Bit is short for binary digit. An ADC with 16 bits of resolution uses 16 binary digits to make the whole number equivalent to the voltage. Since binary digits can only take on the values 0 and 1, this means the integers than the ADC can generate range from sixteen zeros to sixteen ones. This corresponds to 216=65536 possible levels. If the full scale range is 20V (-10V to +10V) and there are 65536 levels, each level spans a range of 20V/65536= 0.3052 mV. One might therefore say the ADC has a voltage resolution of 0.305 mV (millivolts). Tets with the Measurement and Automation Explorer program show that the USB-9215A BNC offers only differential mode, andf that the resolution is about 0.35 mV at +-10V range, and that the resolution does not improve if a +-1V range is specified. This is consistent with the device specs, which say that the voltage range is fixed at +- 10V.
A differential input has two wires per channel: one labeled “+” and one labelled “-”. The ADC measures the voltage difference between the wires. A single ended input has one wire per channel. The ADC measures the difference between that one wire and ground. Differential inputs are often more resistant to corruption by noise, and are appropriate to use when the input source is “floating”, i.e. not grounded. If the input is from a battery-powered device, it is a floating source, and a differential input should be used.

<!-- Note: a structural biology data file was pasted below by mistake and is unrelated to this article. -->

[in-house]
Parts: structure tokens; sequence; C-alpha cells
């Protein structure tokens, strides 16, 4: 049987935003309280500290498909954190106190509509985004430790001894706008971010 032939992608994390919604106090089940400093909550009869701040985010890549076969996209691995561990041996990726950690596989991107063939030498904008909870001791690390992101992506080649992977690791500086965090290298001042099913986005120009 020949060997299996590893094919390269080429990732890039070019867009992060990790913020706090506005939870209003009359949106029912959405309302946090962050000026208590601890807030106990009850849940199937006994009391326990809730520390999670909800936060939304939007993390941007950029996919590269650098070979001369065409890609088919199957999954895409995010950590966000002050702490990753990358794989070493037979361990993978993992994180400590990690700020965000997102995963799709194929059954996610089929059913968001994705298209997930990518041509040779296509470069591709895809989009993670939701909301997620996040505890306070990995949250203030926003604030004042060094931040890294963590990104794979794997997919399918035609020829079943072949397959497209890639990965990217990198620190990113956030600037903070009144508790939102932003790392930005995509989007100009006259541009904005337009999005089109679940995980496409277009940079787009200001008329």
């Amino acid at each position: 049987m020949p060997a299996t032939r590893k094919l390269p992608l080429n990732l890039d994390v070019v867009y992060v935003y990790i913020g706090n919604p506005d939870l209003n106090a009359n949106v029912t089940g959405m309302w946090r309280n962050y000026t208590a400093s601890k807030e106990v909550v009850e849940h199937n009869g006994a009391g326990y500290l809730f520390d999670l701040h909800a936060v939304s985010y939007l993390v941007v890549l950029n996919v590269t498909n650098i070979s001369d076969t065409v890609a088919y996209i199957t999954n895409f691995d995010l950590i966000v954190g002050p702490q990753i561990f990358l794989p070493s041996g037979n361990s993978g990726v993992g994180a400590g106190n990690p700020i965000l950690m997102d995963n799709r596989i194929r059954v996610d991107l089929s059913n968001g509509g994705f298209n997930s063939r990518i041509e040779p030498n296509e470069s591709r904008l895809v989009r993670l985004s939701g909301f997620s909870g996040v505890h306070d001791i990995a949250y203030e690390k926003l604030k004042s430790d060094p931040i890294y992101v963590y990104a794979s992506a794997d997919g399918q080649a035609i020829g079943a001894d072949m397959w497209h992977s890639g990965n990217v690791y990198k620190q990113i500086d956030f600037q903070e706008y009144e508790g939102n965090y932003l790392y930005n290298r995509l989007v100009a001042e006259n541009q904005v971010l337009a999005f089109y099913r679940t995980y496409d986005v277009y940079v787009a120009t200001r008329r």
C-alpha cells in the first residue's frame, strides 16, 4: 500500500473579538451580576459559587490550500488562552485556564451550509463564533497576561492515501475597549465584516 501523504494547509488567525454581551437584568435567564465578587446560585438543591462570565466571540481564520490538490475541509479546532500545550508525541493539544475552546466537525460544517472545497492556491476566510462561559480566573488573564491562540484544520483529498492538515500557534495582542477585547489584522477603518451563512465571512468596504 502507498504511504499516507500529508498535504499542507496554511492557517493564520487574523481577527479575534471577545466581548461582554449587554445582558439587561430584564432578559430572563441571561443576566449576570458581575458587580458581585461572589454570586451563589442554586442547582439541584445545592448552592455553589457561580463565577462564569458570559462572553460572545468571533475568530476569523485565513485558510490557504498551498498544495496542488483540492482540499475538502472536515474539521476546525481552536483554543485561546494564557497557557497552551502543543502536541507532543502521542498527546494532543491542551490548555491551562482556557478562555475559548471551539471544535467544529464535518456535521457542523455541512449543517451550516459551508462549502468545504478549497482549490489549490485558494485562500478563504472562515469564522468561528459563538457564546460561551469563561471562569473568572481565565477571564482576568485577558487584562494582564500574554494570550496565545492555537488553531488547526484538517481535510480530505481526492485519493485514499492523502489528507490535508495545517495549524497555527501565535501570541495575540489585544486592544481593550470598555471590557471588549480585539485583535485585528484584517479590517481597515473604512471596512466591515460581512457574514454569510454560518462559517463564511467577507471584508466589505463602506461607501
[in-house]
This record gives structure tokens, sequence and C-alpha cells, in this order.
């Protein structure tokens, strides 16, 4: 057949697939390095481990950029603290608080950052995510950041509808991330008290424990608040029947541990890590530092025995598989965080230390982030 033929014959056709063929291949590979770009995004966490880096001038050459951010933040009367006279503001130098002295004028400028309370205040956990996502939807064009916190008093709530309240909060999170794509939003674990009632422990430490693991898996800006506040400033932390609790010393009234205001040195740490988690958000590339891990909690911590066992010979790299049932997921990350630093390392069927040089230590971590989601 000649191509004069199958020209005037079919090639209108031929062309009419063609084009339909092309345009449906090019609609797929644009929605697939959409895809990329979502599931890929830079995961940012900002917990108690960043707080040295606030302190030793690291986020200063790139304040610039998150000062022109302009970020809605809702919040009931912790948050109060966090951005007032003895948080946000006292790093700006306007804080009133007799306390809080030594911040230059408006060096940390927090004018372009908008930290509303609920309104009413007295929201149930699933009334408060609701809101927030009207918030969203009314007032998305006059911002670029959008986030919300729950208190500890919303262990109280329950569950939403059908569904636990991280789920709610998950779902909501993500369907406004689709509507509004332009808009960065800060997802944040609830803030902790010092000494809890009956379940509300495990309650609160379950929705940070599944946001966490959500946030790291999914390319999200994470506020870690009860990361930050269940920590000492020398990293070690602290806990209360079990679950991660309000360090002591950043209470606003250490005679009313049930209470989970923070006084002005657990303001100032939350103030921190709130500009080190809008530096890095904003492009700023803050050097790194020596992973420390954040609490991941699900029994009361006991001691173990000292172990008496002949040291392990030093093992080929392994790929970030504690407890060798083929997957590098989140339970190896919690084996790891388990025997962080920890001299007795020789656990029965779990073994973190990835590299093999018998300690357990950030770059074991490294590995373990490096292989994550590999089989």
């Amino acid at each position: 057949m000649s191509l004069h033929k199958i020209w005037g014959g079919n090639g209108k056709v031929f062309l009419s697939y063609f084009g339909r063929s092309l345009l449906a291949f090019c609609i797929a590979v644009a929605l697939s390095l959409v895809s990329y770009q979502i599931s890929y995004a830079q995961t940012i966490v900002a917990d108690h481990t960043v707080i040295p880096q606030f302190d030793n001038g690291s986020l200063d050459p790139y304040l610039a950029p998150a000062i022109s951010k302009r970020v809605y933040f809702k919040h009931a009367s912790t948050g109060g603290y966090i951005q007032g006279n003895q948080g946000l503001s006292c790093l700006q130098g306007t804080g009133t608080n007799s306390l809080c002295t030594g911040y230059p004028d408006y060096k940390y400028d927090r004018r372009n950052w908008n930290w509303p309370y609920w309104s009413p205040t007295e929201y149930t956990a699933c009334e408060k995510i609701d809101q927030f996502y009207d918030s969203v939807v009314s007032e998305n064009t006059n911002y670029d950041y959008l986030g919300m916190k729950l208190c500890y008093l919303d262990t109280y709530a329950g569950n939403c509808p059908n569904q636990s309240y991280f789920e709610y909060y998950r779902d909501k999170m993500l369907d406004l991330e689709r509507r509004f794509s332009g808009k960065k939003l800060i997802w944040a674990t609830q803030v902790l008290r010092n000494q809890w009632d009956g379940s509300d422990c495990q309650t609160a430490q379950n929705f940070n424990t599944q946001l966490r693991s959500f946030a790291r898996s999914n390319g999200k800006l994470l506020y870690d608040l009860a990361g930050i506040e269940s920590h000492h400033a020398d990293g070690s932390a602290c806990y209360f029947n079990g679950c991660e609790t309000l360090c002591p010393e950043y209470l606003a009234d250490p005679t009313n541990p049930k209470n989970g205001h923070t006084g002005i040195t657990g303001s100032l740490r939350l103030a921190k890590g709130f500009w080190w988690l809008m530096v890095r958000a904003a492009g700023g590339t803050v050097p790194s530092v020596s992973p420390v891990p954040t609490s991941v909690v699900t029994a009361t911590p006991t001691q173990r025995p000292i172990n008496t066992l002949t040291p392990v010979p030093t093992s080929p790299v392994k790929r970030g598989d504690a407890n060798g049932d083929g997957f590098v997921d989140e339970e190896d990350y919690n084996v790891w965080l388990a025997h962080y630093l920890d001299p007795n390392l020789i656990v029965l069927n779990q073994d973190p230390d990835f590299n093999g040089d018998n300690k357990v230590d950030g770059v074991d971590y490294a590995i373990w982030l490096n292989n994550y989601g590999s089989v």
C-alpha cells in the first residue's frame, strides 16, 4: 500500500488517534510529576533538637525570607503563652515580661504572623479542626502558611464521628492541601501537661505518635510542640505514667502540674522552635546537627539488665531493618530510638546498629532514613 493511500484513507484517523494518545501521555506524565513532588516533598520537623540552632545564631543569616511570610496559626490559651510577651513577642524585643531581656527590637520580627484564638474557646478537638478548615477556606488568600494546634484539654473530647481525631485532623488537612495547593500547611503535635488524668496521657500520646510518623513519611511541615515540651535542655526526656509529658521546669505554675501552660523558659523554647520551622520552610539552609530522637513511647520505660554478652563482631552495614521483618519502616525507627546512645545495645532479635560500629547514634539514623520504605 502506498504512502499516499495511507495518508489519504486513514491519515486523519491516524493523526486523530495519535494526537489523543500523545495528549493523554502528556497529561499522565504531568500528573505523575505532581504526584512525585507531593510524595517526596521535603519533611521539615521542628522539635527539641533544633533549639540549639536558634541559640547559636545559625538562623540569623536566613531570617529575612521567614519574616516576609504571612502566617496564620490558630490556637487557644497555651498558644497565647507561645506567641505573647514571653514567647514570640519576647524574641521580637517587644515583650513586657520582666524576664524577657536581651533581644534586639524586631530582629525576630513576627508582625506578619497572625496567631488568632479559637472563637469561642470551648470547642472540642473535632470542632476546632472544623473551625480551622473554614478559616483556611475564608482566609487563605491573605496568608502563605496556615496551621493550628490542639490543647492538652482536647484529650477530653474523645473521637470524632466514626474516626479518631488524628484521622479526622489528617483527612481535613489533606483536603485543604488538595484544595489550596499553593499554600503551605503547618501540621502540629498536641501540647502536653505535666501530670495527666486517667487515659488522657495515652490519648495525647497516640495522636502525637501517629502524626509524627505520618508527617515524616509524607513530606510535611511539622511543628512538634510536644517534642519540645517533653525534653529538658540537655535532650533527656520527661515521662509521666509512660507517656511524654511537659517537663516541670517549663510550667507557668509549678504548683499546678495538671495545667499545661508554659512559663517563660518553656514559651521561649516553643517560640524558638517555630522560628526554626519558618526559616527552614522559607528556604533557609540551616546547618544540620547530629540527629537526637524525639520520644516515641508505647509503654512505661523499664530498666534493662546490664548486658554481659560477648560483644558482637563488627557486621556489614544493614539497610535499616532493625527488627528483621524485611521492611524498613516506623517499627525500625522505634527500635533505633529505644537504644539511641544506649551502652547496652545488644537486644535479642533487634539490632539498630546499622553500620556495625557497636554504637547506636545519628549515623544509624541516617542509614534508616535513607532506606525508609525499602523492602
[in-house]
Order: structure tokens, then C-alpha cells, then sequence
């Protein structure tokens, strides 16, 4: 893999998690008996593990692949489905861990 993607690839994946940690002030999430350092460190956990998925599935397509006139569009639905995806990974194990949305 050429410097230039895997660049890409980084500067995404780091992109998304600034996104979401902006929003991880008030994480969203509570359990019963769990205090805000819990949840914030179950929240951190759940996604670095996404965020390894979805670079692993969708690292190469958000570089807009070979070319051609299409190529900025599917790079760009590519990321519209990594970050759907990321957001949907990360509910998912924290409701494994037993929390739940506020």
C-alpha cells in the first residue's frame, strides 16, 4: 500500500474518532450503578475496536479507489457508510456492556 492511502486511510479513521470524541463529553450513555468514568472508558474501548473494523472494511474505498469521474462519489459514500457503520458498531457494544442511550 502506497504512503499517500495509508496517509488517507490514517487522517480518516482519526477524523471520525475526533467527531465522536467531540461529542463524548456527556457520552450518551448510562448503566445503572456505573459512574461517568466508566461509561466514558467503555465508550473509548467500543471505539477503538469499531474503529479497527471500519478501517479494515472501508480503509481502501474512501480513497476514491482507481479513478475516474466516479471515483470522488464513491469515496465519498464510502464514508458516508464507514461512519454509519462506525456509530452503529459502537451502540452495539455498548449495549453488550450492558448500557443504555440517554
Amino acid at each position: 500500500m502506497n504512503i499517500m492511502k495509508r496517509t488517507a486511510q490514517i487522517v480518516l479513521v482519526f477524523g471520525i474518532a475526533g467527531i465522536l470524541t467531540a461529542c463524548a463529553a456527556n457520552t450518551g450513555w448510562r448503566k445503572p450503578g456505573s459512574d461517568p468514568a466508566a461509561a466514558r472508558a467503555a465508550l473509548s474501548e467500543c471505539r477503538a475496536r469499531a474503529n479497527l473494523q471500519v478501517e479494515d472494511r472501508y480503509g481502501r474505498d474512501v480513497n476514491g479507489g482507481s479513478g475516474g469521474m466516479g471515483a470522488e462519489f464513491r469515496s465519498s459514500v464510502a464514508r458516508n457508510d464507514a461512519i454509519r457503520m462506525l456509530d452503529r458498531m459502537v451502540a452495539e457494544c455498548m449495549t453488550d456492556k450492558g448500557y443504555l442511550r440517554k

NI USB-6008 has 4 differential analog inputs or 8 single-ended analog inputs (10 kSamples/sec/channel, 12 bit resolution in differential mode, 11 bit resolution in single ended mode). It has 2 analog outputs which can be used to generate outputs from 0 to +5V with 12 bit resolution. It has 12 digital input/output lines and a digital input which can be used as a 32 bit counter or as a trigger for starting data acquisition. The analog inputs in differential mode can be configured to have a full scale range of +-10V (i.e. 4.88 mV resolution) to +-1V (0.488 mV resolution). The Measurement and Automation Explorer (MAX) program from NI indicates that the USB-6008 can be configured with differential or referenced single-ended (RSE) inputs. The MAX program showed resolution of 5 mV when the voltage range was specififed to be +-10V, and 0.5 mV when a range of +-1V was specified. n referenced single-ended mode, the resolution is 10 mV over +-10V, which corresponds to 11 bits of resolution. The resolution was still 10 mV when the requested range was +-1V. This is consistent with device specs which say that in single ended mode, the only voltage range is +-10V.